Section 2: How to remove and replace a rotor safely
FIRST.....you MUST HAVE THE CORRECT TOOL! You can buy the proper tool from BMW; or, an aftermarket source. I DO NOT APPROVE the use of a two-piece tool for removing the rotor; and absolutely recommend against any rotor removal tool not made of hardened steel. I also cannot be sure that the stock rotor removal tool, or aftermarket one piece similar tool, is correct for all aftermarket alternator rotors, such as the Omega and EnDuraLast.
Do NOT use a spider type of conventional bearing/etc puller. You will ruin the rotor, and possibly cause other damage.
For a description and photo of acceptable and not-acceptable tools to remove the rotor, see the end of part I, in my tools article, https://bmwmotorcycletech.info/tools.htm, where a paragraph is headed by:
Alternator rotor removal tool for the stock BMW Bosch Alternators:
Be sure to read that paragraph and look at the photo!
To replace the rotor, YOUR FIRST STEP is to obtain the factory tool 88-88-6-123-600, or an equivalent aftermarket tool. DO NOT, as noted above, use a multiple-part tool (making or purchasing). There are potentially VERY SERIOUS PROBLEMS if you do not follow my advice. You can get an aftermarket tool from many places, including some dealerships! Here are two places that have their own tool:
www.cycleworks.net NOT .com! Cycle Works LLC, located at 5805 Haskins Street, Shawnee, KS, 66216 (913) 871-6740. Contact the owner, Dan Neiner, at: Dan@cycleworks.net NOT .com!. Dan bought out the tools+ section of Ed Korn's well-known Cycleworks business.
YOU HAVE BEEN WARNED! DO NOT FAIL TO USE A ONE PIECE HARDENED TOOL! If you use a non-hardened tool, or one INsufficiently hardened, or a two-piece tool of improper lengths, you can BEND the tool or TRAP one piece, INSIDE THE ROTOR. This can cause $$$$ damage to the crankshaft, not just the rotor. If you think about it, how will you remove the bent bolt, or the rotor, or both? Usually properly home-made multiple part tools work fine for rotor removal, but if you goof, this can lead to very serious problems, so that is why I so strongly recommend against the wrong tools here.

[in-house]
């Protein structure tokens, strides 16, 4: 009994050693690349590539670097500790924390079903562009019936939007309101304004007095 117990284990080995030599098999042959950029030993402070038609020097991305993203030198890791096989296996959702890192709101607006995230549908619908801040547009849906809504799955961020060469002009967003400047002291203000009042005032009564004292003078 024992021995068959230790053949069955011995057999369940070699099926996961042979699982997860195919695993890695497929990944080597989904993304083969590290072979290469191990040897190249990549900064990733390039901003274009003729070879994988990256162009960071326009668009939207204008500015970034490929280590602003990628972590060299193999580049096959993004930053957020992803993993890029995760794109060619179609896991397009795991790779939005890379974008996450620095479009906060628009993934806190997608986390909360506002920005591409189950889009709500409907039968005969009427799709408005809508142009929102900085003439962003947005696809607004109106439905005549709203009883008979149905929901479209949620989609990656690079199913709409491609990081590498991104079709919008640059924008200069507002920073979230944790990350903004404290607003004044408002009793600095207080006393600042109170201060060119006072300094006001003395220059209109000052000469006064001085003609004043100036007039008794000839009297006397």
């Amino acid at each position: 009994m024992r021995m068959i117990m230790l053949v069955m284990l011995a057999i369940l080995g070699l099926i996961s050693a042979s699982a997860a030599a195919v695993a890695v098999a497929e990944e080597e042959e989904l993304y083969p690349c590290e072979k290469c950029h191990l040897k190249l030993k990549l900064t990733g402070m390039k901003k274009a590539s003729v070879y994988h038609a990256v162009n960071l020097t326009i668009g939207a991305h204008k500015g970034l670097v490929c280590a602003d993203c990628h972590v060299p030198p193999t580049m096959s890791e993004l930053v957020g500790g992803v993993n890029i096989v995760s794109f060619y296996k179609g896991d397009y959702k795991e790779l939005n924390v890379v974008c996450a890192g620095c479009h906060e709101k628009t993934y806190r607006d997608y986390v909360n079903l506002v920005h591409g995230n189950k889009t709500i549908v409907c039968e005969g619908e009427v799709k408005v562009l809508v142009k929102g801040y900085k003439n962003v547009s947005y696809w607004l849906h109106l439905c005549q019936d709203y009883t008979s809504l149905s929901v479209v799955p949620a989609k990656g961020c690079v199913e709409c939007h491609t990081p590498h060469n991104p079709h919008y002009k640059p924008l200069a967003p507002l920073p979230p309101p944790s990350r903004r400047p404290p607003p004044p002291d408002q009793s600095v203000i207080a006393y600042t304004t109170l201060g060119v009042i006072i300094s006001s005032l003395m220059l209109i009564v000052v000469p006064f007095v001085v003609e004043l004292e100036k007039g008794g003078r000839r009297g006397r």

WARNING ...I am aware that article(s) have been written on how to make a simple two piece tool to remove the rotor. Under NO CIRCUMSTANCES should you use a common low grade bolt when making such a tool. Use 8.8 or higher bolt rating! There is a great danger with a softer bolt that as you tighten it, the innards will BEND, trapping part of the tool inside the rotor. You then have a truly nasty situation to deal with. There is also the danger of breaking or injuring the second piece, that fits into the rotor before the bolt is affixed, if the second piece is of wrong length, or diameter, or hardness. Do NOT! use a piece of drill shank for your tool; they are too hard, may be brittle enough to give a problem. You also do NOT want any inner piece to cant on an angle and trap itself. Either problem could cause the outer bolt to BEND. THEN you will have BIG PROBLEMS!
Disconnect all battery negative leads at the battery negative terminal. Unfastening the large battery negative cable at the hollow speedometer cable bolt may not be adequate if you have other wires at the battery terminal itself. With the battery disconnected you may now safely remove the front alloy cover. If you have an oil cooler at the top area of the front cover, you may have to remove the two 10mm hex head bolts holding the radiator to its bracket. Put the cooler on a rag, or otherwise protect the fender paint.
Next, pull off the push-on connections at the stator and brush holder area.
Next, remove the three long screws holding the stator housing to the engine. The stator housing, with the stator attached, usually is somewhat stuck to the engine. Pry on the stator CAREFULLY, using a piece of hardwood between the engine case and the stator ...you will see where to do that at three places ...do it just a bit at a time, continue evenly all around; ...you will see why ...until the stator and housing come out as a unit. BE CAREFUL as you do this, not only do you not want to pressure the wire windings of the stator, but you also want to be sure that the brushes do not hang up on the rotor slip rings, as you can break the brushes ...or break the plastic brush holder if not cautious (expensive from BMW, much less so from Euromotoelectrics). Simply pull or push the brushes outwards a bit as you work. DO NOT pry the stator with a metal tool unless very careful. No matter what you pry with ...you do NOT want to nick nor scratch the stator laminations nor nick/crush the stator copper wiring. Be careful where you pry!